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Insects in Literature and the Arts


Edited By Laurence Talairach-Vielmas and Marie Bouchet

This bilingual collection of essays (in English and French) looks at entomology and representations of insects from a scientific, historical, philosophical, literary and artistic viewpoint.
The contributions illustrate the various responses to the insect world that have developed over centuries, concentrating upon the alien qualities of insects – a radical otherness that has provoked admiration and fear, or contributed to the debates over humans’ superiority over animals, especially during the evolutionary theory controversy, or in today’s ecological debates. Insects not only helped shape new discourses on nature and on the natural world, but their literary and artistic representations also reveal how humans relate to their environment.
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Nabokov’s Text under the Microscope. Textual Practices of Detail in his Lepidopterological and Fictional Writings (Marie Bouchet)


Textual Practices of Detail in his Lepidopterological and Fictional Writings


Vladimir Nabokov was not only one of the major writers of the twentieth century, but also a recognized entomologist, specializing in Lepidoptera, notably a family of butterflies called the Blues, which he completely reorganized. His findings and his research, despite a few corrections added in the 1990s, still hold true today. Nabokov named many butterflies, genuses and genera, and many lepidopterists then named their findings after him or after the characters in his fiction. Even though he had received no formal training in biology and was self-taught, he worked for about ten years in research museums in the USA, especially at the Harvard Museum of Comparative Zoology where he was a Research Fellow, conducting his research as he was teaching literature in universities, translating major Russian works into English, writing criticism, and of course composing novels and short stories.1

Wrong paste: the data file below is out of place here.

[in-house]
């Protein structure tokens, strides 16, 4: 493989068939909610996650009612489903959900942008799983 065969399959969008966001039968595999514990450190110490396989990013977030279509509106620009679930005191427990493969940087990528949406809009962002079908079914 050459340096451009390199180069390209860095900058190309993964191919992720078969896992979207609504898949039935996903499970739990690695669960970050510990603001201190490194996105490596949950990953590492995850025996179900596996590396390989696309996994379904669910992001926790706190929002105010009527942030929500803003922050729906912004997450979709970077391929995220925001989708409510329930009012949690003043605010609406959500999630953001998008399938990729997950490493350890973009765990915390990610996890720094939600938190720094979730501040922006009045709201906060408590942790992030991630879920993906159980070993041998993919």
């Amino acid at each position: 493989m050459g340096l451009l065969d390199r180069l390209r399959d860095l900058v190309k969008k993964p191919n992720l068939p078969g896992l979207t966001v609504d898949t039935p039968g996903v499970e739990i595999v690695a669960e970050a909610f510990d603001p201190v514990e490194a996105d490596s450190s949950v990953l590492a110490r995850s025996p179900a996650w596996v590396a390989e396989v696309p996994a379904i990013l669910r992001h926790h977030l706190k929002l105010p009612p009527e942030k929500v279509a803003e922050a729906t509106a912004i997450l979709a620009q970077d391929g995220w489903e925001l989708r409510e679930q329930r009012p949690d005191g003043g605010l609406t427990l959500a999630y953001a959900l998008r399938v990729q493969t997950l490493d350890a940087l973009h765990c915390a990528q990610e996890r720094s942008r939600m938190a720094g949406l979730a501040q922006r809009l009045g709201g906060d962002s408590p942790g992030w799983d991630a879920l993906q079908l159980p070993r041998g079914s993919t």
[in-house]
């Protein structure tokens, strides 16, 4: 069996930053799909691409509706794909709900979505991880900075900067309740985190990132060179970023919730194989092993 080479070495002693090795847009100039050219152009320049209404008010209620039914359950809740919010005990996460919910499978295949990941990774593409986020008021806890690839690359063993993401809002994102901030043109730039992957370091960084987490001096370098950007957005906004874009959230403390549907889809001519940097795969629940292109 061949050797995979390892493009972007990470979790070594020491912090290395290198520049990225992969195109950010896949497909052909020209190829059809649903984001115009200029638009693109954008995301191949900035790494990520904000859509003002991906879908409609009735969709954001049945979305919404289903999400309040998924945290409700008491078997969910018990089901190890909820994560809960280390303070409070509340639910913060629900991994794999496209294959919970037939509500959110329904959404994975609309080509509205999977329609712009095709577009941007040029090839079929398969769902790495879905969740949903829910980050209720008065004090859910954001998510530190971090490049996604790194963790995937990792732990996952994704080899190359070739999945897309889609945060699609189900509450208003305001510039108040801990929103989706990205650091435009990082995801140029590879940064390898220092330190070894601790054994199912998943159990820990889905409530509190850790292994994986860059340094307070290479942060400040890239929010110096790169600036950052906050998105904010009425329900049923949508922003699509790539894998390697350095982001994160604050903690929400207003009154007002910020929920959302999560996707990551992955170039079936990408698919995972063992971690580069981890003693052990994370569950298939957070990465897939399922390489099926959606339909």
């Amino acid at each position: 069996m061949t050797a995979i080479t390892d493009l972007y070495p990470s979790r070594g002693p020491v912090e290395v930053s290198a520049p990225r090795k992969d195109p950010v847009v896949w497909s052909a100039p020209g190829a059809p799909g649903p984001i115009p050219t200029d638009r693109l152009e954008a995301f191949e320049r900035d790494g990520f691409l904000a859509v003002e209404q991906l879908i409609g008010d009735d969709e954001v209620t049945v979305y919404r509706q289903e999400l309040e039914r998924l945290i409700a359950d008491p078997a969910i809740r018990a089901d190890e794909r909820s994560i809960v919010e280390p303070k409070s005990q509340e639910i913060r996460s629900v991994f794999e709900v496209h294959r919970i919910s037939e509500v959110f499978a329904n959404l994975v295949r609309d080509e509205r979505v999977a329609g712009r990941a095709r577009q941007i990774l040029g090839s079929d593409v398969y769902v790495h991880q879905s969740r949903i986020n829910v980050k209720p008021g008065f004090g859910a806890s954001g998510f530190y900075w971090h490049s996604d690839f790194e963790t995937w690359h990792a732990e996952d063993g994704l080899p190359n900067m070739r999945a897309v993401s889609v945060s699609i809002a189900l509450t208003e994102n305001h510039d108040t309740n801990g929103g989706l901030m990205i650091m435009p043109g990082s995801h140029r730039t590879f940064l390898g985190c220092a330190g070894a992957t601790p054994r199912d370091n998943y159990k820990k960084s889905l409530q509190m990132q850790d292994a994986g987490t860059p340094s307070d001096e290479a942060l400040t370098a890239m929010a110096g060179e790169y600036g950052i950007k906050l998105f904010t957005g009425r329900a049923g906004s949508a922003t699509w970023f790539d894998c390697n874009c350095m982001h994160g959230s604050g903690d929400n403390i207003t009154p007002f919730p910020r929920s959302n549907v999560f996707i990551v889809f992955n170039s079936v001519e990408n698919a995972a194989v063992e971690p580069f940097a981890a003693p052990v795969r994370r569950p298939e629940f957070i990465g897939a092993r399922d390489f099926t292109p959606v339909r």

In an interview, he explains:

My passion for lepidopterological research, in the field, in the laboratory, in the library, is even more pleasurable than the study and practice of literature … The tactile delights of precise delineation, the silent paradise of the camera lucida, and the precision of poetry in taxonomic description represent the artistic side of the thrill which accumulation of new knowledge, absolutely useless to the layman, gives its first begetter. Science means to me above all natural science … Apart from this basic consideration, I certainly welcome the free interchange...

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